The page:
Levon Ter-Petrosyan

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Levon A. Ter-Petrossian
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Became President: October 16, 1991
Resigned: February, 1998
Predecessor: None, first holder of post
Successor: Robert Kocharian
Date of Birth: January, 1945
Place of Birth: Aleppo, Syria

Levon A. Ter-Petrossian (born January 9 1945 in Aleppo, Syria) was the President of Armenia from 1991 to 1998. His country defeated Azerbaijan in a costly war over Nagorno-Karabakh, a predominately ethnically Armenian territory that had been given to Azerbaijan by the Soviet Union. However, because of many economic and political problems, he resigned on February 3, 1998 and was succeeded by Robert Kocharian.

Levon Ter-Petrossian born in Syria. He emigrated to Armenia in 1946.

In 1968, Ter-Petrossian graduated from the Oriental Studies Department of the Yerevan State University. In 1971, he completed his postgraduate studies at the Leningrad Oriental Studies Institute. In 1972, he completed his masters thesis. In 1987, he received his doctoral degree. In 1972-1978, Ter-Petrossian worked as junior researcher at the Literature Institute of Armenia named after Manouk Abeghian. In 1978-1985, he held the post of science secretary at Matenadaran named after Saint Mesrob Mashdots. Since 1985, Ter-Petrossian has been working at Matenadaran as a senior researcher.

He is the author of more than 70 scientific publications in Armenian, Russian and French. He is also a member of the Armenian Writers' Union, the French Asian Society, the Venice Mkhitarian Academy and an Honorary Doctor of La Verne University.

Ter-Petrossian's political career started in the 1960s. In February 1988, he led Matenadaran's "Karabakh" committee. In May of the same year, he became involved with the Armenian Committee of the Karabakh movement. From December 10, 1988, to May 31, 1989, he was under arrest together with other members of the "Karabakh" committee.

In 1989, Ter-Petrossian was elected Member of the Board of the Armenian National Movement. Later on, he became the Chairman of the Board.

On August 27, 1989, he was elected as deputy of the Supreme Soviet of the Armenian SSR. He was re-elected as deputy on May 20, 1990. On August 4 of the same year, he became Chairman of the Supreme Soviet of the Republic of Armenia.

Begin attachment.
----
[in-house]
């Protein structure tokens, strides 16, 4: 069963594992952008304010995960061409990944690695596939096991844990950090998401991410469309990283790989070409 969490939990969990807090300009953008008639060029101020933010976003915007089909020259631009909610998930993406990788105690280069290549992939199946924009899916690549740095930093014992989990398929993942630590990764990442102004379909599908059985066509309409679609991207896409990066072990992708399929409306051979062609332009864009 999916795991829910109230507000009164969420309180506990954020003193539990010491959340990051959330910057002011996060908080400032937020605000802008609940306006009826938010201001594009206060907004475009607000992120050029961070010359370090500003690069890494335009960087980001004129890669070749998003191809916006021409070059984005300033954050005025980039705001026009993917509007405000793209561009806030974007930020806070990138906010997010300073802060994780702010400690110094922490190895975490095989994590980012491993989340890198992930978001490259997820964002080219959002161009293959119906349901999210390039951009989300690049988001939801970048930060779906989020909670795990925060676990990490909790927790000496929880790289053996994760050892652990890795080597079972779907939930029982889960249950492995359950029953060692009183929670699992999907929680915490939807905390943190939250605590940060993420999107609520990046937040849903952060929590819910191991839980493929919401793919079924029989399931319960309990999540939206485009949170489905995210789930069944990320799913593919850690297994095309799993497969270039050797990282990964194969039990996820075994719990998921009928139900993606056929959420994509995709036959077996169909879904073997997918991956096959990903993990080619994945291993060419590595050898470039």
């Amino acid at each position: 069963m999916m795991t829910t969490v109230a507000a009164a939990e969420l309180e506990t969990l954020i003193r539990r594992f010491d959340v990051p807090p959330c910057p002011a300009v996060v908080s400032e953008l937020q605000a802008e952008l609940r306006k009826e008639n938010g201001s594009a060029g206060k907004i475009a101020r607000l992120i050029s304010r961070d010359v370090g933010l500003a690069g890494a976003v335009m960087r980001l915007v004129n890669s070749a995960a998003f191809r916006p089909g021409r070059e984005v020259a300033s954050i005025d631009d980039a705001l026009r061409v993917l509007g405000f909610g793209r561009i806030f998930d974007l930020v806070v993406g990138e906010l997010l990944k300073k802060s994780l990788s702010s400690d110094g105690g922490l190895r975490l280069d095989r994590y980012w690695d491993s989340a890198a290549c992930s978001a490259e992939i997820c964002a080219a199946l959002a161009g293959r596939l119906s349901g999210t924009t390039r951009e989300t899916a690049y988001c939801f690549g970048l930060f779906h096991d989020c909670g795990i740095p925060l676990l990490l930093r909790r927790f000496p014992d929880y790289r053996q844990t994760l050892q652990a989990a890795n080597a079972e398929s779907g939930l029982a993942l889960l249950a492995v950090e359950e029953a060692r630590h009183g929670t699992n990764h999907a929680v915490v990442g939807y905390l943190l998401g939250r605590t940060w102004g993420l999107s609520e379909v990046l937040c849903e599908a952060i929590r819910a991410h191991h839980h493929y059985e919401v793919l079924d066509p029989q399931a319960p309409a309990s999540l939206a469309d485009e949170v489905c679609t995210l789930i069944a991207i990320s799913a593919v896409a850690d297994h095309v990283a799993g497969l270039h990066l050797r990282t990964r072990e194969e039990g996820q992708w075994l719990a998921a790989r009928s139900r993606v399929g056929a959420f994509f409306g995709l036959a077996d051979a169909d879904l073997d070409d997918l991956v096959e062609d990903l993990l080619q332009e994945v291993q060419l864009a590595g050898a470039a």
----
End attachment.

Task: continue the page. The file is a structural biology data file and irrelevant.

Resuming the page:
Ter-Petrosyan was elected the first President of the newly-independent Republic of Armenia on October 16, 1991 and re-elected on September 22, 1996. His popularity waned during his rule, as he sold Armenian electrical capacity to Georgia while limiting electricity’s availability to Armenia to four hours per day in order to fund the war against Azerbaijan — a move regarded as necessary by the Armenian Army. He was also unpopular with many because he banned the nation's leading opposition party, the Armenian Revolutionary Federation (ARF- Revolutionary Federation-Dashnaktsutiune), jailed its leadership, and shut down Yerkir, the country's largest daily newspaper.

He was forced to step down in February 1998 after advocating additional concessions to Azerbaijan in the resolution of the conflict over Nagorno-Karabakh. Ter-Petrossian's key ministers, led by then-Prime Minister Robert Kocharian, refused to accept a peace plan for Karabakh put forward by international mediators in September 1997. The plan, accepted by Ter-Petrossian and Azerbaijan, called for a "phased" settlement of the conflict which would postpone an agreement on Karabakh's status, the main stumbling block. That agreement was to accompany the return of most Armenian-controlled Azerbaijani territories around Karabakh and the lifting of the Azerbaijani and Turkish blockades of Armenia.

Since his resignation, Ter-Petrossian has rarely appeared in public and has studiously avoided contact with the media, although there was speculation that he would run for president of Armenia in the last general election in February 2003.

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